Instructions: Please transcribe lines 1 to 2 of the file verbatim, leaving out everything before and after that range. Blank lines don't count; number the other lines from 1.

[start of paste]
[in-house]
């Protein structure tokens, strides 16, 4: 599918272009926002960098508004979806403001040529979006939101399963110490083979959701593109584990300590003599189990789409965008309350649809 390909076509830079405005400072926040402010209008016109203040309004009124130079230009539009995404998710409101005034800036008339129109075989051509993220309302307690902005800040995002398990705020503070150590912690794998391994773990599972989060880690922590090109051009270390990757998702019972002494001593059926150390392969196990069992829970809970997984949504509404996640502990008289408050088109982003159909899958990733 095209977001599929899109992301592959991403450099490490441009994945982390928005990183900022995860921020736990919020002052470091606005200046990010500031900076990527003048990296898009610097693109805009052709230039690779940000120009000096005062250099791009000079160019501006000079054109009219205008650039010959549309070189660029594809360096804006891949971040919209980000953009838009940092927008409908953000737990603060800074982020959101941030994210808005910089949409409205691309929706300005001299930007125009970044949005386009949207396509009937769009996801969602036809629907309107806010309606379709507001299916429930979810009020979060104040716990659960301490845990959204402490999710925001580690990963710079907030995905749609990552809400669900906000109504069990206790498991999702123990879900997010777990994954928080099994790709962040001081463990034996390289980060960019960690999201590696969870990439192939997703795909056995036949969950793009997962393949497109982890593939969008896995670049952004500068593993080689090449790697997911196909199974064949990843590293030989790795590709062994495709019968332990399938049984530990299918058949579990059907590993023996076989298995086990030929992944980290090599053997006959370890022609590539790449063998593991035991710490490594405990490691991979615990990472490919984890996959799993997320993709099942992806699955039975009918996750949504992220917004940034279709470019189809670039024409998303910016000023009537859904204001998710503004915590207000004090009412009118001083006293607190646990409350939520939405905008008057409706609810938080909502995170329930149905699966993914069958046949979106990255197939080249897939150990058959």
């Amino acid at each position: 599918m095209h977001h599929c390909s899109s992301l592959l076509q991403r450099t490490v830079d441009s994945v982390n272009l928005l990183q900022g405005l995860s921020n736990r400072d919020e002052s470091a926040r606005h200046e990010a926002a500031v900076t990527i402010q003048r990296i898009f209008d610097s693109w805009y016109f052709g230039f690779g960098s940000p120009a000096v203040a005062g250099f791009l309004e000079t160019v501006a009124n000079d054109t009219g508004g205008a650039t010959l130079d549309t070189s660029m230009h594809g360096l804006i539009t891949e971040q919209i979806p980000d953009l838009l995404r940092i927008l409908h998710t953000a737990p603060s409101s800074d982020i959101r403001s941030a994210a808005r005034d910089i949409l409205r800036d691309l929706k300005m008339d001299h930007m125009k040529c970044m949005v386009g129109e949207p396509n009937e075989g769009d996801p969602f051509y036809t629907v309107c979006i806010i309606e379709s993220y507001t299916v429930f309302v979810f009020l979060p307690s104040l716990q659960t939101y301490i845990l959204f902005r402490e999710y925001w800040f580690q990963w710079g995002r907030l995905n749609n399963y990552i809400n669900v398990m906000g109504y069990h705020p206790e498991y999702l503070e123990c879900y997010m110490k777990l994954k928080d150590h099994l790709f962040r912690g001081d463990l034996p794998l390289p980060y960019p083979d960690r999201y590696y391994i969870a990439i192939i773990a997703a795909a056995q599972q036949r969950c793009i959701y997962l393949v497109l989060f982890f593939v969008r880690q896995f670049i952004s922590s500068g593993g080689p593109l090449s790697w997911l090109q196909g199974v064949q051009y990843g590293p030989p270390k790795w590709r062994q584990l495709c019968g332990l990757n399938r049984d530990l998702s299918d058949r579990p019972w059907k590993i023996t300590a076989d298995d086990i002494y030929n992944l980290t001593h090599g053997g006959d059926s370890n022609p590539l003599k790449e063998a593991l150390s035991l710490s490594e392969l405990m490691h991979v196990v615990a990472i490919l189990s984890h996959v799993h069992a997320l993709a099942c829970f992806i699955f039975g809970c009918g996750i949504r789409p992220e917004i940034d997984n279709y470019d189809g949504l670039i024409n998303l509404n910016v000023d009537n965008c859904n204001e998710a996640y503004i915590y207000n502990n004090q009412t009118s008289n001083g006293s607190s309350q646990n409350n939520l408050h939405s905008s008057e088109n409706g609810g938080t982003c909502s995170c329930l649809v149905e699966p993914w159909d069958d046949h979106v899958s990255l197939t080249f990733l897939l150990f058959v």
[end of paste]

[in-house]
């Protein structure tokens, strides 16, 4: 599918272009926002960098508004979806403001040529979006939101399963110490083979959701593109584990300590003599189990789409965008309350649809 390909076509830079405005400072926040402010209008016109203040309004009124130079230009539009995404998710409101005034800036008339129109075989051509993220309302307690902005800040995002398990705020503070150590912690794998391994773990599972989060880690922590090109051009270390990757998702019972002494001593059926150390392969196990069992829970809970997984949504509404996640502990008289408050088109982003159909899958990733 095209977001599929899109992301592959991403450099490490441009994945982390928005990183900022995860921020736990919020002052470091606005200046990010500031900076990527003048990296898009610097693109805009052709230039690779940000120009000096005062250099791009000079160019501006000079054109009219205008650039010959549309070189660029594809360096804006891949971040919209980000953009838009940092927008409908953000737990603060800074982020959101941030994210808005910089949409409205691309929706300005001299930007125009970044949005386009949207396509009937769009996801969602036809629907309107806010309606379709507001299916429930979810009020979060104040716990659960301490845990959204402490999710925001580690990963710079907030995905749609990552809400669900906000109504069990206790498991999702123990879900997010777990994954928080099994790709962040001081463990034996390289980060960019960690999201590696969870990439192939997703795909056995036949969950793009997962393949497109982890593939969008896995670049952004500068593993080689090449790697997911196909199974064949990843590293030989790795590709062994495709019968332990399938049984530990299918058949579990059907590993023996076989298995086990030929992944980290090599053997006959370890022609590539790449063998593991035991710490490594405990490691991979615990990472490919984890996959799993997320993709099942992806699955039975009918996750949504992220917004940034279709470019189809670039024409998303910016000023009537859904204001998710503004915590207000004090009412009118001083006293607190646990409350939520939405905008008057409706609810938080909502995170329930149905699966993914069958046949979106990255197939080249897939150990058959």